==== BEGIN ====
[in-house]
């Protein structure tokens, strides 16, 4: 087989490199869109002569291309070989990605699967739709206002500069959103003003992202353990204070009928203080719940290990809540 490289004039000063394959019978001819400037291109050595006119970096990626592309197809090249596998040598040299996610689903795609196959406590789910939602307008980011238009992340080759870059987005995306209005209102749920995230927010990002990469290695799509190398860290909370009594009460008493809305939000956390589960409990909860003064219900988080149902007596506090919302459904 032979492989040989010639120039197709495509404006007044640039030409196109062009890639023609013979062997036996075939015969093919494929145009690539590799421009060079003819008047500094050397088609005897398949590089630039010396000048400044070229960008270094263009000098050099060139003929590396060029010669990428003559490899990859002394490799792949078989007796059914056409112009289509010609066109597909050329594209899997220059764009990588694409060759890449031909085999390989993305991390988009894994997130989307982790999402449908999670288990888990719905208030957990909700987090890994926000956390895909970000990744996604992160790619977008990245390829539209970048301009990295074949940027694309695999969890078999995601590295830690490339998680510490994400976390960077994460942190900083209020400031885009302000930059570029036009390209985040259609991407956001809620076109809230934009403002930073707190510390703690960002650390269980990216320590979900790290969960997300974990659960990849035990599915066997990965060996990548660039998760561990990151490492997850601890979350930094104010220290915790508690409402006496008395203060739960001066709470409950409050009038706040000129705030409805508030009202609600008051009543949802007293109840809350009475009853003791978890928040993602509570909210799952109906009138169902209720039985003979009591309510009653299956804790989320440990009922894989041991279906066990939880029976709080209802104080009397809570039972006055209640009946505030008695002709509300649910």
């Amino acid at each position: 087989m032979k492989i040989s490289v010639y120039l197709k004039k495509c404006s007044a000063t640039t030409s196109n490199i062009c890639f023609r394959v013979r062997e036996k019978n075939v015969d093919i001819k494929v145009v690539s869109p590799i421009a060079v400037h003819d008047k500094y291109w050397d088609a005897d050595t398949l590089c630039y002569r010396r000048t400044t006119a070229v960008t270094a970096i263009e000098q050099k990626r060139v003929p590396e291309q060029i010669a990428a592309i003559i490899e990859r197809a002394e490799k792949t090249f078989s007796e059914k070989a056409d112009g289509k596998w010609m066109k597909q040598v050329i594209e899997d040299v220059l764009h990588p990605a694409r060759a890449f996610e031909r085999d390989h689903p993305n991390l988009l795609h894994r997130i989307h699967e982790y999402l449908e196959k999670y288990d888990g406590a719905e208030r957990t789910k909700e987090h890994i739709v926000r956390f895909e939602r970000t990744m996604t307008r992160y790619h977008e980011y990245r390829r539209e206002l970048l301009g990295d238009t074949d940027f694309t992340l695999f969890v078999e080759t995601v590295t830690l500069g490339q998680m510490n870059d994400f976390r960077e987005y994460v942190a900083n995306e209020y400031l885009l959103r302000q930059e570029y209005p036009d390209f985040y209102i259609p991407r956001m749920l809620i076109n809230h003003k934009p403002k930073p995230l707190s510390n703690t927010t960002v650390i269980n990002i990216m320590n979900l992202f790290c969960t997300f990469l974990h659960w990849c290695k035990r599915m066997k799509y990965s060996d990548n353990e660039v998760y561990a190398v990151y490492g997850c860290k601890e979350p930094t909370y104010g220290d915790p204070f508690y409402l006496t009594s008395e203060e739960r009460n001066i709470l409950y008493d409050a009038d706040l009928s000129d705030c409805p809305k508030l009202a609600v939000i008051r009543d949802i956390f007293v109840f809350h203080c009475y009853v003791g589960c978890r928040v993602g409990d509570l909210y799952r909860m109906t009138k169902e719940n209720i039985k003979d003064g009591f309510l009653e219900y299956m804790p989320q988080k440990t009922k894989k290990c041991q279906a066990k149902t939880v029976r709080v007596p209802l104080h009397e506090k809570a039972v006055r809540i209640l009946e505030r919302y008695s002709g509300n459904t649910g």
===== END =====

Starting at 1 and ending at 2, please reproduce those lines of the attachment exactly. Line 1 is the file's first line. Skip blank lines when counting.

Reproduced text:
[in-house]
């Protein structure tokens, strides 16, 4: 087989490199869109002569291309070989990605699967739709206002500069959103003003992202353990204070009928203080719940290990809540 490289004039000063394959019978001819400037291109050595006119970096990626592309197809090249596998040598040299996610689903795609196959406590789910939602307008980011238009992340080759870059987005995306209005209102749920995230927010990002990469290695799509190398860290909370009594009460008493809305939000956390589960409990909860003064219900988080149902007596506090919302459904 032979492989040989010639120039197709495509404006007044640039030409196109062009890639023609013979062997036996075939015969093919494929145009690539590799421009060079003819008047500094050397088609005897398949590089630039010396000048400044070229960008270094263009000098050099060139003929590396060029010669990428003559490899990859002394490799792949078989007796059914056409112009289509010609066109597909050329594209899997220059764009990588694409060759890449031909085999390989993305991390988009894994997130989307982790999402449908999670288990888990719905208030957990909700987090890994926000956390895909970000990744996604992160790619977008990245390829539209970048301009990295074949940027694309695999969890078999995601590295830690490339998680510490994400976390960077994460942190900083209020400031885009302000930059570029036009390209985040259609991407956001809620076109809230934009403002930073707190510390703690960002650390269980990216320590979900790290969960997300974990659960990849035990599915066997990965060996990548660039998760561990990151490492997850601890979350930094104010220290915790508690409402006496008395203060739960001066709470409950409050009038706040000129705030409805508030009202609600008051009543949802007293109840809350009475009853003791978890928040993602509570909210799952109906009138169902209720039985003979009591309510009653299956804790989320440990009922894989041991279906066990939880029976709080209802104080009397809570039972006055209640009946505030008695002709509300649910």